Star clusters have long been considered to comprise a simple stellar population, but this paradigm is being challenged, since in addition to multiple populations in Galactic globular clusters1, a number of younger star clusters exhibit a significant colour spread at the main sequence turn-off2,3,4,5,6,7,8,9. A sequential evolution of multiple generations of stars formed over 100–200 Myr is a natural explanation of this colour spread10. Another approach to explain this feature is to introduce the effect of stellar rotation11. However, its effectiveness has not yet been proven due to the lack of direct measurements of rotational velocities. Here, we report the distribution of projected rotational velocities (Veqsin i) of stars in the Galactic open cluster M11, measured by Fourier transform analysis. Cluster members display a broad Veqsin i distribution, and fast rotators, including Be stars, have redder colours than slow rotators. Monte Carlo simulations infer that cluster members have highly aligned spin axes and a broad distribution of equatorial velocities biased towards high velocities. Our synthetic cluster simulation further demonstrates how stellar rotation affects the colours of cluster members, suggesting that the colour spread observed in populous clusters can be understood in the context of stellar evolution without introducing multiple stellar populations.
Your institute does not have access to this article
Subscribe to Nature+
Get immediate online access to the entire Nature family of 50+ journals
Subscribe to Journal
Get full journal access for 1 year
only $8.25 per issue
All prices are NET prices.
VAT will be added later in the checkout.
Tax calculation will be finalised during checkout.
Get time limited or full article access on ReadCube.
All prices are NET prices.
In this paper, we use publicly available data: photometry from ref. 16, evolutionary tracks from the Geneva Stellar Evolution group (ref. 25; https://www.unige.ch/sciences/astro/evolution/en/?lang=en), astrometry from Gaia Data Release 2 (https://www.cosmos.esa.int/gaia) and spectra from the Gaia–ESO Survey (https://www.gaia-eso.eu/data-products/public-data-releases). New MMT Hα spectra (shown in Supplementary Fig. 1) are available for download at http://hdl.handle.net/2268/228255. The data that support the plots within this paper and other findings of this study are available from the corresponding author upon reasonable request.
Bastian, N. & Lardo, C. Multiple stellar populations in globular clusters. Annu. Rev. Astron. Astrophys. 56, 83–136 (2018).
Mackey, A. D. & Nielsen, P. B. A double main-sequence turn-off in the rich star cluster NGC 1846 in the Large Magellanic Cloud. Mon. Not. R. Astron. Soc. 379, 151–158 (2007).
Goudfrooij, P. et al. Population parameters of intermediate-age star clusters in the Large Magellanic Cloud. II. New insights from extended main-sequence turnoff in seven star clusters. Astrophys. J. 737, 3 (2011).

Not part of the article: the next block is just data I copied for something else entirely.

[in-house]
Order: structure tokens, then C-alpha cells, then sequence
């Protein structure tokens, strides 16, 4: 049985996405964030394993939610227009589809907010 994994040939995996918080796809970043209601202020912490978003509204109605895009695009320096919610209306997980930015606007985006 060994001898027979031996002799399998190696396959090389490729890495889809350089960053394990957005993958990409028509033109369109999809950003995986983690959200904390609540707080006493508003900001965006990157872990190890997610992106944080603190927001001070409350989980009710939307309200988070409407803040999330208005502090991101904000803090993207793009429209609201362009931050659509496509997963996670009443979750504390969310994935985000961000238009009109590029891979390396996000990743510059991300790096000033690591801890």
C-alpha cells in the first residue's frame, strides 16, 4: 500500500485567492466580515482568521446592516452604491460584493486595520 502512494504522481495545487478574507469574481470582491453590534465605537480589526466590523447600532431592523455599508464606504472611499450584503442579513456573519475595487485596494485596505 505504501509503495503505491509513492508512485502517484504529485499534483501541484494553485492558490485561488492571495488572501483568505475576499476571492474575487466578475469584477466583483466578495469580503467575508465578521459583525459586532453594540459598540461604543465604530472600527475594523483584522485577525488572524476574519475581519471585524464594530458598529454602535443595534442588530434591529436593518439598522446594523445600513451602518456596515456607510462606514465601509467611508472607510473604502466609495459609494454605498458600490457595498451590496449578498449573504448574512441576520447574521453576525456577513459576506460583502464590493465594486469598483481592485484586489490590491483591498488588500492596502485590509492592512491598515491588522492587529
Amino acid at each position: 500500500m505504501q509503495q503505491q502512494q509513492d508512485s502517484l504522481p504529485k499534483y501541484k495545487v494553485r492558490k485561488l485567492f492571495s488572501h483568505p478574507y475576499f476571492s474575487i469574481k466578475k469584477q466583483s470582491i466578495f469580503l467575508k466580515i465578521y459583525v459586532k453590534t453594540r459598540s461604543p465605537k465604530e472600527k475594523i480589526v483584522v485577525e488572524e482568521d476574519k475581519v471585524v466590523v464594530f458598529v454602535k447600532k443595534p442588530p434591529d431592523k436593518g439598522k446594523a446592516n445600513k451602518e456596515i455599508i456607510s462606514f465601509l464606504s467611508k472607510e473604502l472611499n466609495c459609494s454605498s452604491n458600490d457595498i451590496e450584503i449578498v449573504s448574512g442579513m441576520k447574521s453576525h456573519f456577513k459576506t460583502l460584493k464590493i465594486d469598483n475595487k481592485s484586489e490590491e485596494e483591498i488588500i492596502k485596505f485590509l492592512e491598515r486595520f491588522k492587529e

Girardi, L. et al. An extended main-sequence turn-off in the Small Magellanic Cloud star cluster NGC 411. Mon. Not. R. Astron. Soc. 431, 3501–3509 (2013).
Li, C., de Grijs, R. & Deng, L. Not-so-simple stellar populations in the intermediate-age Large Magellanic Cloud star clusters NGC 1831 and NGC 1868. Astrophys. J. 784, 157 (2014).
Li, C., de Grijs, R. & Deng, L. The exclusion of a significant range of ages in a massive star cluster. Nature 516, 367–369 (2014).
Milone, A. P. et al. Multiple stellar populations in Magellanic Cloud clusters—III. The first evidence of an extended main sequence turn-off in a young cluster: NGC 1856. Mon. Not. R. Astron. Soc. 450, 3750–3764 (2015).
Eggen, O. J. The age range of Hyades stars. Astron. J. 116, 284–292 (1998).
Brandt, T. D. & Huang, C. X. The age and age spread of the Praesepe and Hyades clusters: a consistent, ~800 Myr picture from rotating stellar models. Astrophys. J. 807, 24 (2015).
Goudfrooij, P. et al. Population parameters of intermediate-age star clusters in the Large Magellanic Cloud. I. NGC 1846 and its wide main-sequence turnoff. Astron. J. 137, 4988–5002 (2009).
Bastian, N. & de Mink, S. E. The effect of stellar rotation on colour–magnitude diagrams: on the apparent presence of multiple populations in intermediate age stellar clusters. Mon. Not. R. Astron. Soc. 398, L11–L15 (2009).
Turner, J. L. Extreme star formation. Astrophys. Space Sci. Proc. 10, 215–246 (2009).
Conroy, C. & Spergel, D. N. On the formation of multiple stellar populations in globular clusters. Astrophys. J. 726, 36 (2011).
Pancino, E. et al. Chemical abundance analysis of the open clusters Cr 110, NGC 2099 (M 37), NGC 2420, NGC 7789, and M 67 (NGC 2682). Astron. Astrophys. 511, A56 (2010).
Reddy, A. B. S., Giridhar, S. & Lambert, D. L. Comprehensive abundance analysis of red giants in the open clusters NGC 2527, 2682, 2482, 2539, 2335, 2251 and 2266. Mon. Not. R. Astron. Soc. 431, 3338–3348 (2013).
Sung, H. et al. UBVI CCD photometry of M11—II. New photometry and surface density profiles. Mon. Not. R. Astron. Soc. 310, 982–1001 (1999).
Cantat-Gaudin, T. et al. The Gaia–ESO Survey: stellar content and elemental abundances in the massive cluster NGC 6705. Astron. Astrophys. 569, A17 (2014).
Magrini, L. et al. The Gaia–ESO Survey: abundance ratios in the inner-disk open clusters Trumpler 20, NGC 4815, NGC 6705. Astron. Astrophys. 563, A44 (2014).
Tautvaišienė, G. et al. The Gaia–ESO survey: CNO abundances in the open clusters Trumpler 20, NGC 4815, and NGC 6705. Astron. Astrophys. 573, A55 (2015).
Gilmore, G. et al. The Gaia–ESO public spectroscopic survey. The Messenger 147, 25–31 (2012).
Randich, S. et al. The Gaia–ESO large public spectroscopic survey. The Messenger 514, 47–49 (2013).
Gray, D. F. in The Observation and Analysis of Stellar Photospheres 3rd edn 458–504 (Cambridge Univ. Press, New York, 2005).